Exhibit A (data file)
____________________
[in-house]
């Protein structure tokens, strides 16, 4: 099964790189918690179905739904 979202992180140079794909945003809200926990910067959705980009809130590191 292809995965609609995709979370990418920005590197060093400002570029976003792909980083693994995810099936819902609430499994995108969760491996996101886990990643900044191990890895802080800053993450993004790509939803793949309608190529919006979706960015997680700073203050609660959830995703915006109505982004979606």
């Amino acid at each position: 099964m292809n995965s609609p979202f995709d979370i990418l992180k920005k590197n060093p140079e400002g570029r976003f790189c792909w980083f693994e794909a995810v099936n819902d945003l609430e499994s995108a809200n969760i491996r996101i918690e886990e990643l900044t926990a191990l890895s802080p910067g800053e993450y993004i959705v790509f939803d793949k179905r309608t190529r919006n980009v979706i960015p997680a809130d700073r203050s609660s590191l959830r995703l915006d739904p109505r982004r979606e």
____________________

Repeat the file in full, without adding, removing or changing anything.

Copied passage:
[in-house]
């Protein structure tokens, strides 16, 4: 099964790189918690179905739904 979202992180140079794909945003809200926990910067959705980009809130590191 292809995965609609995709979370990418920005590197060093400002570029976003792909980083693994995810099936819902609430499994995108969760491996996101886990990643900044191990890895802080800053993450993004790509939803793949309608190529919006979706960015997680700073203050609660959830995703915006109505982004979606």
């Amino acid at each position: 099964m292809n995965s609609p979202f995709d979370i990418l992180k920005k590197n060093p140079e400002g570029r976003f790189c792909w980083f693994e794909a995810v099936n819902d945003l609430e499994s995108a809200n969760i491996r996101i918690e886990e990643l900044t926990a191990l890895s802080p910067g800053e993450y993004i959705v790509f939803d793949k179905r309608t190529r919006n980009v979706i960015p997680a809130d700073r203050s609660s590191l959830r995703l915006d739904p109505r982004r979606e």